A security breach at Marriott's Starwood-branded hotels may have exposed the personal information—and possibly payment-card information—of as many as 500 million guests worldwide. Affected hotel brands include W Hotels, St. Regis, Sheraton, Westin, Element, Aloft, Le Méridien and Four Points.

While the unauthorized access had been discovered by Marriott on Sept. 8, 2018, details of the hotel security breach were not announced by Marriott until Friday, Nov. 30, 2018, following an investigation. The company said it would soon begin following up with customers whose information was impacted.

News that the personal information of up to 500 million Starwood guests may have been compromised is sure to send a chill down the spines of meeting planners and the organizations they work for.

Marriott President and CEO Arne Sorenson issued the following statement:

“We deeply regret this incident happened,” Sorenson said in the written public statement from Marriott. “We fell short of what our guests deserve and what we expect of ourselves. We are doing everything we can to support our guests, and using lessons learned to be better moving forward.”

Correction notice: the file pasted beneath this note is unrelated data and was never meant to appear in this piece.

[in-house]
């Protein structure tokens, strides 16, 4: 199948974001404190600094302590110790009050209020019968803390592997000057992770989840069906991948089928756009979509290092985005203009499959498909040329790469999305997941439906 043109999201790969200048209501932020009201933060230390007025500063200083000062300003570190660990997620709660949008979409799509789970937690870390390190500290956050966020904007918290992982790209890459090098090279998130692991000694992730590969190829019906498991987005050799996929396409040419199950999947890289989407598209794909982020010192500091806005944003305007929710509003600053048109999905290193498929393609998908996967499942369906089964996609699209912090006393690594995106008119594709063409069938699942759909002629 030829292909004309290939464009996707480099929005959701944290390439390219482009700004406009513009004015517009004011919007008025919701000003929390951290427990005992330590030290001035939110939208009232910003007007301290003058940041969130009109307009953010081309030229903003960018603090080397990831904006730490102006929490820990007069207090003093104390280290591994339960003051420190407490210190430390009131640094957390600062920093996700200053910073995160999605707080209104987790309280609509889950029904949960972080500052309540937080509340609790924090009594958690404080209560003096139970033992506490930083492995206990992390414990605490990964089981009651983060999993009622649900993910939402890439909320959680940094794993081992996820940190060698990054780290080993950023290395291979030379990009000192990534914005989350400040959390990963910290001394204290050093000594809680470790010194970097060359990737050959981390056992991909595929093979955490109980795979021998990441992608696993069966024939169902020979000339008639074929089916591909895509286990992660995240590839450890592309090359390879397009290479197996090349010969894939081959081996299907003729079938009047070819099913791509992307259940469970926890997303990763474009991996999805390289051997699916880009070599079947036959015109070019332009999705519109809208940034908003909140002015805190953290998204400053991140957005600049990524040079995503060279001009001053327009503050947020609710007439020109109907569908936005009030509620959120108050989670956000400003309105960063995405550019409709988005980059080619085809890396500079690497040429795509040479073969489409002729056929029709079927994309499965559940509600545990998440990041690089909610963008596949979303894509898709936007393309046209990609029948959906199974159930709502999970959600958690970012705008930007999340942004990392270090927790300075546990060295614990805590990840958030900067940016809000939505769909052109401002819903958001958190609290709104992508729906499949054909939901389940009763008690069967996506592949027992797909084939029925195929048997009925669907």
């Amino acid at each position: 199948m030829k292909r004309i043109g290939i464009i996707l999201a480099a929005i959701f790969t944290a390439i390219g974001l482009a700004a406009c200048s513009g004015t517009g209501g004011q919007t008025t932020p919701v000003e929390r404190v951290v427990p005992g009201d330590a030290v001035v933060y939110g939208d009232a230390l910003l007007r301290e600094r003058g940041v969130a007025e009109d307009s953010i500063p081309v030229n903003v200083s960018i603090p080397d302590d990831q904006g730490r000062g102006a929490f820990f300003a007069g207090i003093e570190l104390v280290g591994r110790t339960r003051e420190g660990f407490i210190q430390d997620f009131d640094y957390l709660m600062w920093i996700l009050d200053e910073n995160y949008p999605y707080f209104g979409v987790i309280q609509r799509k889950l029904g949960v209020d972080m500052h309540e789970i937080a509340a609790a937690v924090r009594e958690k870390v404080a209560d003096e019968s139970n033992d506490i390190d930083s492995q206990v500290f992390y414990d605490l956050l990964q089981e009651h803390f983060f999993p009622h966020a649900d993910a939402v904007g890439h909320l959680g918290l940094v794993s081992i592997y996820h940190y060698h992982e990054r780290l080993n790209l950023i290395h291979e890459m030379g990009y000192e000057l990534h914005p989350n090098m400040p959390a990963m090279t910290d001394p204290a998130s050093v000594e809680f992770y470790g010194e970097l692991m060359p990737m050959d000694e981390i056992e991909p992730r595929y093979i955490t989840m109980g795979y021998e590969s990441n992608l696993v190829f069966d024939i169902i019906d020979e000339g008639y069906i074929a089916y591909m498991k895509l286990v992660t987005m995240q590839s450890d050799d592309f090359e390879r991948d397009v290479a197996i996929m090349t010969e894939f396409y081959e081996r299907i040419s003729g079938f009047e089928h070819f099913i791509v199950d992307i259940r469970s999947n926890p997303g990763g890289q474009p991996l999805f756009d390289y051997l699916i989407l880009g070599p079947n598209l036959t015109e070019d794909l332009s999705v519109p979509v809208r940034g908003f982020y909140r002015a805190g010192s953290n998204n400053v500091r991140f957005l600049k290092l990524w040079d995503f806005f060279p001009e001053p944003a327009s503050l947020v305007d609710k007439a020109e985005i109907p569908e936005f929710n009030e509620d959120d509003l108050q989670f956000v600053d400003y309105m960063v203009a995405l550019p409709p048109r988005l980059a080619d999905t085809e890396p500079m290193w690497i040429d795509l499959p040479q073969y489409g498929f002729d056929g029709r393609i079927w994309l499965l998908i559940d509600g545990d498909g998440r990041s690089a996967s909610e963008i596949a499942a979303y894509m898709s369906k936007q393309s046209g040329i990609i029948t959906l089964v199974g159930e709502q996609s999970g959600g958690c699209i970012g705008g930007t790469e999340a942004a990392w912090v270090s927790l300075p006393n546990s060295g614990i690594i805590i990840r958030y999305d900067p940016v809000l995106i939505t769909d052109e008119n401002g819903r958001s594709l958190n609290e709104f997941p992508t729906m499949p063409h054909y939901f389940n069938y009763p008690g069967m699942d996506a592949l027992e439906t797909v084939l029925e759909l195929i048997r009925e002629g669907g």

“Today, Marriott is reaffirming our commitment to our guests around the world,” he continued. “We are working hard to ensure our guests have answers to questions about their personal information, with a dedicated website and call center. We will also continue to support the efforts of law enforcement and to work with leading security experts to improve. Finally, we are devoting the resources necessary to phase out Starwood systems and accelerate the ongoing security enhancements to our network.”

Marriott has set up a website for customers to inquire about the breach: https://answers.kroll.com.

While it's impossible to completely safeguard yourself and attendees against data breaches, especially those involving stays at major hotels, there are some general best practices that planners can follow to prevent cybersecurity calamities, such as the Marriott data breach, at their own meetings and events.

Meeting planners should take the following precautions to shore up their cybersecurity:

  • Understand what types of information you hold.
  • Ask the right questions.
  • Employ the right resources (internal or third-party).
  • Use the right behavior (before, during and after an event).
  • Modify agreements to address cybersecurity.
  • Avoid USBs unless you know where they’re from and disable USB ports and Windows Help/Microsoft Support options at registration kiosks.